“We understand why Spain is doing it right now. They have a very high level of unemployment,” Susan Docherty, head of Chevrolet Europe, told reporters. “In the case of Spain right now, it’s just getting people into the showroom.”

In Italy, the economy has contracted for six consecutive quarters through the three months ended Dec. 31 as tax increases and tighter bank credit curbed investment and took money out of the hands of consumers. Elections in the country last month ended with inconclusive results that may lead to another ballot amid a voter backlash.

Spending Cuts

“Austerity without growth means only unemployment, taxation, burdens for everybody, no hope,” Marco Tronchetti Provera, chairman of Italian tiremaker Pirelli & C. SpA (PC), said in an interview in Geneva. The country’s vote showed “we have to look also for growth, as unemployment is the real issue.”

Marchionne said he does not support government intervention to boost the region’s ailing auto market.

“I prefer not to have incentivized items, I like natural demand,” Marchionne, who is the current head of the region’s ACEA lobby group, told reporters in Geneva today after meeting top executives from the other automakers.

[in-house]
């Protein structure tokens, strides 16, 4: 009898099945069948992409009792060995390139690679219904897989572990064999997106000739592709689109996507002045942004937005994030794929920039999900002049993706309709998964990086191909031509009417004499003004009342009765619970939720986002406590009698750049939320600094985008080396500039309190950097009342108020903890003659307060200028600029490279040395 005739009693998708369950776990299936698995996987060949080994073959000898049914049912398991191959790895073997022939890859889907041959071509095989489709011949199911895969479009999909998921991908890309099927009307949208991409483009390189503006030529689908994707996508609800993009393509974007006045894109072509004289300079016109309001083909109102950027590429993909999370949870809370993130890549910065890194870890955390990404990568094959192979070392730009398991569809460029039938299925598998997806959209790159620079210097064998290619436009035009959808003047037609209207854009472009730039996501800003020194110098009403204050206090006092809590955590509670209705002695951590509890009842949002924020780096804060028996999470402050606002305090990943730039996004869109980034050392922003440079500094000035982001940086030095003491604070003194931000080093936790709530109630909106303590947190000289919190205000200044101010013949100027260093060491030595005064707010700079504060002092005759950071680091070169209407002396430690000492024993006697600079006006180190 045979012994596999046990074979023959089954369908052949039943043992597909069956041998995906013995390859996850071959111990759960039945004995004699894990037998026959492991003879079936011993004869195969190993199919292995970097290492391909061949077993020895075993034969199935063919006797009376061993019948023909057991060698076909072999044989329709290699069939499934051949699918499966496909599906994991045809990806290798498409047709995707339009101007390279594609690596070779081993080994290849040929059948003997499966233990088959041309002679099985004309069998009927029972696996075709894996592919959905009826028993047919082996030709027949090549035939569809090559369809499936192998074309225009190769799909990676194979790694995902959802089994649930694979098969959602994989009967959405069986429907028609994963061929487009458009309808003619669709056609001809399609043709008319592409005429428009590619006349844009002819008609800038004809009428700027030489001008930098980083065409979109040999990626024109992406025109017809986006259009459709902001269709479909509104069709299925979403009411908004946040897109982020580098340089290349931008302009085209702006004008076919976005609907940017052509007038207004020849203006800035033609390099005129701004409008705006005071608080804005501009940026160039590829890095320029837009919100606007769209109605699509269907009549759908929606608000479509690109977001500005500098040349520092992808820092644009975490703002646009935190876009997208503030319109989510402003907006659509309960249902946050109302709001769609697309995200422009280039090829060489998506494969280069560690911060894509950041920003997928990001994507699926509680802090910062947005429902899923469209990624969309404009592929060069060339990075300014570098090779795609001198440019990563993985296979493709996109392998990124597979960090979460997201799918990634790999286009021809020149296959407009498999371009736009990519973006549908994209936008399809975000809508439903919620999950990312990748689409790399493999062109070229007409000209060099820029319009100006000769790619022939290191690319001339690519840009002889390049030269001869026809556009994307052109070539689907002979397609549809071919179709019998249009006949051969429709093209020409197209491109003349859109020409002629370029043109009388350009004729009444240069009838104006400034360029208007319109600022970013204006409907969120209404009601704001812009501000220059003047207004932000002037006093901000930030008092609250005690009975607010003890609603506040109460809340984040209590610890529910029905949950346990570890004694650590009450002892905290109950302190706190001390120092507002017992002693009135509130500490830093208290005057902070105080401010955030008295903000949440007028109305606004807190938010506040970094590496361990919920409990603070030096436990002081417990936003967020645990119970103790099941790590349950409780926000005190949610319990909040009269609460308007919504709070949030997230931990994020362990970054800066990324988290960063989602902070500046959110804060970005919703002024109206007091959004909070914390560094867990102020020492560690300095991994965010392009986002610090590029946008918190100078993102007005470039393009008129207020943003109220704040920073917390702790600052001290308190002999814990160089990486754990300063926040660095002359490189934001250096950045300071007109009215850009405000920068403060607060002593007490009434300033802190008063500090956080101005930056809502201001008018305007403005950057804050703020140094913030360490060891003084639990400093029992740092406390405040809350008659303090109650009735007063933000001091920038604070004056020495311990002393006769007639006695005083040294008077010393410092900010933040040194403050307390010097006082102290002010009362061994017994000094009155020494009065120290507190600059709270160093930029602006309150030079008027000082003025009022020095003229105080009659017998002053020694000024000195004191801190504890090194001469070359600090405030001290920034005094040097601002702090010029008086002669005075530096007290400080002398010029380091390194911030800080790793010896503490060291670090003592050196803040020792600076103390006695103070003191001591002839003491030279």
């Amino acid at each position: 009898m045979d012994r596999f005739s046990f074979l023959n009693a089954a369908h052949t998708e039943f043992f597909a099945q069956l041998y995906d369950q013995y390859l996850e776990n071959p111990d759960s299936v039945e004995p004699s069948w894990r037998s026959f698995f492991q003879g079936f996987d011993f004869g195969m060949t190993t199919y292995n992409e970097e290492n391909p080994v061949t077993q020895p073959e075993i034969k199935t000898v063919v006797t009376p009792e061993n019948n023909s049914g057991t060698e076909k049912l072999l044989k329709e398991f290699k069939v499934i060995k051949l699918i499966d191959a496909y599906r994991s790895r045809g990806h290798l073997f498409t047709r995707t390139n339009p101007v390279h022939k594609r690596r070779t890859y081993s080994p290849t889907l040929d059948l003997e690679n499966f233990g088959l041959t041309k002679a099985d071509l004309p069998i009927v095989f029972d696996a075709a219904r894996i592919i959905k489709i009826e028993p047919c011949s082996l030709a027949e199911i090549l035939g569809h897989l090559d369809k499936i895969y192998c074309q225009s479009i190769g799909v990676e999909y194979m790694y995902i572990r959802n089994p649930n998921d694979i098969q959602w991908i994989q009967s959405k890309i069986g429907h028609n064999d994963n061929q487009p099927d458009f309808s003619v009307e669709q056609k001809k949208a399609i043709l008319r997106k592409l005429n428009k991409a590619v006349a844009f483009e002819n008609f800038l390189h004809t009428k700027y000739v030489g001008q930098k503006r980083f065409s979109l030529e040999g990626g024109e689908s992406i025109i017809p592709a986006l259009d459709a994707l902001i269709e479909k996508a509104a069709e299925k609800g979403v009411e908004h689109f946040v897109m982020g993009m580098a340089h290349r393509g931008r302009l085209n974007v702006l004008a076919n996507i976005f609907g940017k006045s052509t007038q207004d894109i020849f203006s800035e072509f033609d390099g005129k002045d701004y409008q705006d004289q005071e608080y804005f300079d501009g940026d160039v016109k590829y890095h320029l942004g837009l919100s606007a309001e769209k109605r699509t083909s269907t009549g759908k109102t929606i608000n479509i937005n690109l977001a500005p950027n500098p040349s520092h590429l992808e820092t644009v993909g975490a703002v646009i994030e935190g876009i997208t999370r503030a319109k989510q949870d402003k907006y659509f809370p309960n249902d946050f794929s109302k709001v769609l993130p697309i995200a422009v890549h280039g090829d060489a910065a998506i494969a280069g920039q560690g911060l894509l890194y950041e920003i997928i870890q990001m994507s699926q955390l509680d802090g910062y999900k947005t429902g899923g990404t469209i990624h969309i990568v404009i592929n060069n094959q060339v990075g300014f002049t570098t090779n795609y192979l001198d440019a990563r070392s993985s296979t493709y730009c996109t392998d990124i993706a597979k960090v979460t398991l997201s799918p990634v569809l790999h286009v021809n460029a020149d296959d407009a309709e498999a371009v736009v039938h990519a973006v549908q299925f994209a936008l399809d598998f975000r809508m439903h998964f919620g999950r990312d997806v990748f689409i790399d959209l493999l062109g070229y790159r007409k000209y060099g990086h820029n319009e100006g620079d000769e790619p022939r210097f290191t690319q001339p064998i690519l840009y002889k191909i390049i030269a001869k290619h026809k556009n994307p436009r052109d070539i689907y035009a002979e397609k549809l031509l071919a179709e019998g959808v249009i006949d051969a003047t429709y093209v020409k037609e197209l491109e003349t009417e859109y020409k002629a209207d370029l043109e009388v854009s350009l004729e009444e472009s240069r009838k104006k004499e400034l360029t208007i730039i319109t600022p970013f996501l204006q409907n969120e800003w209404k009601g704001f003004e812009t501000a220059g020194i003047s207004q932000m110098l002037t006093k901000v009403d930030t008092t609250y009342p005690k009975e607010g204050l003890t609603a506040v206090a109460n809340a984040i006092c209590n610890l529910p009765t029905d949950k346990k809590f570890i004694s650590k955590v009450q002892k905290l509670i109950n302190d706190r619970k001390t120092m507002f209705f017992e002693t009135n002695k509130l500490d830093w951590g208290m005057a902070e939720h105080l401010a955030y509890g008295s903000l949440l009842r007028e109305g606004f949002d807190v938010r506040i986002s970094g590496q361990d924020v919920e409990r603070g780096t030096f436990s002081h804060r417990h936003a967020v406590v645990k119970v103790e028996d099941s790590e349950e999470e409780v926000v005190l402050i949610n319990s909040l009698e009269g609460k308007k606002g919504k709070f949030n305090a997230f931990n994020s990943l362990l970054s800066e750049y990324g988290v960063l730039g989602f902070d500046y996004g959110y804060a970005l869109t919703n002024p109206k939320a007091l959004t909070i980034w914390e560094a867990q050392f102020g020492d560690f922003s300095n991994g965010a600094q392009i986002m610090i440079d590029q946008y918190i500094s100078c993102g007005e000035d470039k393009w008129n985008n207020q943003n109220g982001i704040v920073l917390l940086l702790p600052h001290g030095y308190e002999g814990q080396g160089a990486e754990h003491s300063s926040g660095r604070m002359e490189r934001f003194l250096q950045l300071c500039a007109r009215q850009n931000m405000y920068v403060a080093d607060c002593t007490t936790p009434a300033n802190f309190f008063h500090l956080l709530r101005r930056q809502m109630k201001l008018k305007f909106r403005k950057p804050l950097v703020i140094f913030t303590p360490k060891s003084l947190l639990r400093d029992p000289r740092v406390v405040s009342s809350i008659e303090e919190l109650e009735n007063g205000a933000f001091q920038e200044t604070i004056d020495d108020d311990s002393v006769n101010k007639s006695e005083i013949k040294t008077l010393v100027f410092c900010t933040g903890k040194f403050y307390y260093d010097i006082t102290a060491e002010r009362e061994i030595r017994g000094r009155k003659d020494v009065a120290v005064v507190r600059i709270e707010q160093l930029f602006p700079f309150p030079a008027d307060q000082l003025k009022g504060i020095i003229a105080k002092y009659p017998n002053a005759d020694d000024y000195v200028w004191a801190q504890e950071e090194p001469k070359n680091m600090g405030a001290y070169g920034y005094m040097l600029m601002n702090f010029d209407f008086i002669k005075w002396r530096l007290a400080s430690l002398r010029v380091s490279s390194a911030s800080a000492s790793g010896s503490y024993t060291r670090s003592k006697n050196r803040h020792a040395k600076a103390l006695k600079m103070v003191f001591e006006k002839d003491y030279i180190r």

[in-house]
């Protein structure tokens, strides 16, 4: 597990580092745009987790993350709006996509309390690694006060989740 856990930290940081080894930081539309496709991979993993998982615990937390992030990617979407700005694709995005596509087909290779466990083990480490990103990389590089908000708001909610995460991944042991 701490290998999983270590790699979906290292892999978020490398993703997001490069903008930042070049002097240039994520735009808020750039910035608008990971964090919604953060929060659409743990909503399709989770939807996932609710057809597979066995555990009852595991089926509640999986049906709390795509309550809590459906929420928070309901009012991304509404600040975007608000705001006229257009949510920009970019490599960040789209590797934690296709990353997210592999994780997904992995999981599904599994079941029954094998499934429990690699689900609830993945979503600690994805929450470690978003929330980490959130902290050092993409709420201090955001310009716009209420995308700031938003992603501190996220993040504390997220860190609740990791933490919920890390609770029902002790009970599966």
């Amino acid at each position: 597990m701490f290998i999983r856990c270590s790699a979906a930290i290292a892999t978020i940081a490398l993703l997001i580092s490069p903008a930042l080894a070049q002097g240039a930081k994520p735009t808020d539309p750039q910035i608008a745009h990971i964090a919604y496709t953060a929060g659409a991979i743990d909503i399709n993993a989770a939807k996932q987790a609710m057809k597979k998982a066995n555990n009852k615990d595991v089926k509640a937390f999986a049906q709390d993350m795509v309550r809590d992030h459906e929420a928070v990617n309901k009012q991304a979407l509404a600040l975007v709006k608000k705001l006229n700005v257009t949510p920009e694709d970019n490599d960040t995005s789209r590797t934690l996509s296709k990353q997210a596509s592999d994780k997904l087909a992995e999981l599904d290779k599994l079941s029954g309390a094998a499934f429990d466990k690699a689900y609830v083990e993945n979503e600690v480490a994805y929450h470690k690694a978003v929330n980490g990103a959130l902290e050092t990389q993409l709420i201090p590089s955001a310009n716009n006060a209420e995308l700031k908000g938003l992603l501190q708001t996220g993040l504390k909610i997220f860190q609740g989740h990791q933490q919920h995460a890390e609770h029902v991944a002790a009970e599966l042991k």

Car-industry executives at the Geneva show outlined efforts to counter the European sales decline with spending cuts. Car discounting, which in Germany in 2012 was at the steepest level in two years, will probably extend into 2013.

Cutting Costs

“We’re paying attention to everything when it comes to cost reduction,” Jerome Stoll, Renault’s sales chief, said in an interview. “I hope this price war ends soon, as it condemns the car industry. Those who are cheapest on the market will face bankruptcy.”

Carmakers’ incentives hurt earnings last year while failing to revive the market. Paris-based PSA Peugeot Citroen (UG), Europe’s second-biggest auto manufacturer, reported a 576 million-euro ($751 million) operating loss for 2012. Renault’s automotive division and the European operations of Fiat, General Motors Co. (GM:US) and Ford Motor Co. (F:US) were also unprofitable last year.

Peugeot CEO Philippe Varin, who said he only favors targeted government incentives to replace aging diesel models, said he’s scaling back research and development spending by 600 million euros this year as the market continues to drop.

“No one is immune to the competition levels out there,” said Stephen Odell, Ford’s Europe chief. “Last year, we made the conscious decision that our share would reduce from prior- year levels because we weren’t going to chase business that didn’t make sense.”

To contact the reporters on this story: Mathieu Rosemain in Geneva at mrosemain@bloomberg.net; Tommaso Ebhardt in Geneva at tebhardt@bloomberg.net

To contact the editor responsible for this story: Chad Thomas at cthomas16@bloomberg.net